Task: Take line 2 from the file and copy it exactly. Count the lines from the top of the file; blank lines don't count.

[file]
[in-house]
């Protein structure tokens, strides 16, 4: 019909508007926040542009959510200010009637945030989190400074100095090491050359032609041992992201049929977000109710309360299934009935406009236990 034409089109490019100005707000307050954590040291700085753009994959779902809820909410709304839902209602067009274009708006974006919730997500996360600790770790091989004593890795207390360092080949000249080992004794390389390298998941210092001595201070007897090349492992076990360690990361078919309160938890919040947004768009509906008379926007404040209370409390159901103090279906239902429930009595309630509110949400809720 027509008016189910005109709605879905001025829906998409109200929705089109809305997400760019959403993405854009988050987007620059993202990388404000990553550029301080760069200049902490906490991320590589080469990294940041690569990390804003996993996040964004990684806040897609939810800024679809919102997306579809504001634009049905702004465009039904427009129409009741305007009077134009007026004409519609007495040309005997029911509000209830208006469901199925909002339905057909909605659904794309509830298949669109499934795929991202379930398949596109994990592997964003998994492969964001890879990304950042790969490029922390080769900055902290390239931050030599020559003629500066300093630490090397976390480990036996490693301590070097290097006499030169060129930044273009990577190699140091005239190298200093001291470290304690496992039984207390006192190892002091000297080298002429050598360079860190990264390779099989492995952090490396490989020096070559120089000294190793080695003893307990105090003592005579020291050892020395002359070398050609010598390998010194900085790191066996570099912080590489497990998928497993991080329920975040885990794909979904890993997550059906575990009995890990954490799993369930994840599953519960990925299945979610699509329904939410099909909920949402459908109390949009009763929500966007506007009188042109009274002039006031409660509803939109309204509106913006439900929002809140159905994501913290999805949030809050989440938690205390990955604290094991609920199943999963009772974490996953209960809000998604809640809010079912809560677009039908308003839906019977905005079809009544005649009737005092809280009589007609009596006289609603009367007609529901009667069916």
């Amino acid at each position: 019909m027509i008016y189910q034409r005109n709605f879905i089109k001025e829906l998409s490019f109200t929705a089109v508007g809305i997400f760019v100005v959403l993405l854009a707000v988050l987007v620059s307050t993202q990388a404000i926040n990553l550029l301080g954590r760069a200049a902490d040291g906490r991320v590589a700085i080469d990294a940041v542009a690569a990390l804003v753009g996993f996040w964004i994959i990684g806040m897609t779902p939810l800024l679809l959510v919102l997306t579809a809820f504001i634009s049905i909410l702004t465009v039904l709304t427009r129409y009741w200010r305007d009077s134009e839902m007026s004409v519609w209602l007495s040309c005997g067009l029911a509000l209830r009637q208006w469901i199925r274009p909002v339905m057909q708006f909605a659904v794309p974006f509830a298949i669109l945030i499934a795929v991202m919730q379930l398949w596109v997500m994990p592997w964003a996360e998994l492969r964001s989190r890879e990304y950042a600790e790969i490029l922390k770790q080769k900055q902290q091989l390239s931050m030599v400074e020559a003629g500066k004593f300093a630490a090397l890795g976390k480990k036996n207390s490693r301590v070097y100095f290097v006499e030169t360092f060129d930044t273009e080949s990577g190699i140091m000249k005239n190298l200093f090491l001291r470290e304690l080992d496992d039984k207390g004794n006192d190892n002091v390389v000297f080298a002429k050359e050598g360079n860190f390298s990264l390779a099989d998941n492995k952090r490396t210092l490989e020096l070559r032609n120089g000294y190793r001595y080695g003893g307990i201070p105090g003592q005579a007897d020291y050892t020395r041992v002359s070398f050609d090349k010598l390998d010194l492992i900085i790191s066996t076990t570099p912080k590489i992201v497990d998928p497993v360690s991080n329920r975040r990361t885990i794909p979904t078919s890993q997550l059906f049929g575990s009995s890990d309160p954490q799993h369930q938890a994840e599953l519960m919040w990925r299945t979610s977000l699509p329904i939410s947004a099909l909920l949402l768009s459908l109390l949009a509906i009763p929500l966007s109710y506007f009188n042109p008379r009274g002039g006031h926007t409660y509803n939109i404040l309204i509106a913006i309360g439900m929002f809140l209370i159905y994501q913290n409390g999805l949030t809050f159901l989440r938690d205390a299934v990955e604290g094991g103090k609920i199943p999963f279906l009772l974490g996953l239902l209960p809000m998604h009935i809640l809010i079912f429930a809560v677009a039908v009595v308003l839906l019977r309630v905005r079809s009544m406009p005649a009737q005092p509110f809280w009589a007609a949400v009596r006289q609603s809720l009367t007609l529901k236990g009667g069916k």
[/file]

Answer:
């Protein structure tokens, strides 16, 4: 019909508007926040542009959510200010009637945030989190400074100095090491050359032609041992992201049929977000109710309360299934009935406009236990 034409089109490019100005707000307050954590040291700085753009994959779902809820909410709304839902209602067009274009708006974006919730997500996360600790770790091989004593890795207390360092080949000249080992004794390389390298998941210092001595201070007897090349492992076990360690990361078919309160938890919040947004768009509906008379926007404040209370409390159901103090279906239902429930009595309630509110949400809720 027509008016189910005109709605879905001025829906998409109200929705089109809305997400760019959403993405854009988050987007620059993202990388404000990553550029301080760069200049902490906490991320590589080469990294940041690569990390804003996993996040964004990684806040897609939810800024679809919102997306579809504001634009049905702004465009039904427009129409009741305007009077134009007026004409519609007495040309005997029911509000209830208006469901199925909002339905057909909605659904794309509830298949669109499934795929991202379930398949596109994990592997964003998994492969964001890879990304950042790969490029922390080769900055902290390239931050030599020559003629500066300093630490090397976390480990036996490693301590070097290097006499030169060129930044273009990577190699140091005239190298200093001291470290304690496992039984207390006192190892002091000297080298002429050598360079860190990264390779099989492995952090490396490989020096070559120089000294190793080695003893307990105090003592005579020291050892020395002359070398050609010598390998010194900085790191066996570099912080590489497990998928497993991080329920975040885990794909979904890993997550059906575990009995890990954490799993369930994840599953519960990925299945979610699509329904939410099909909920949402459908109390949009009763929500966007506007009188042109009274002039006031409660509803939109309204509106913006439900929002809140159905994501913290999805949030809050989440938690205390990955604290094991609920199943999963009772974490996953209960809000998604809640809010079912809560677009039908308003839906019977905005079809009544005649009737005092809280009589007609009596006289609603009367007609529901009667069916």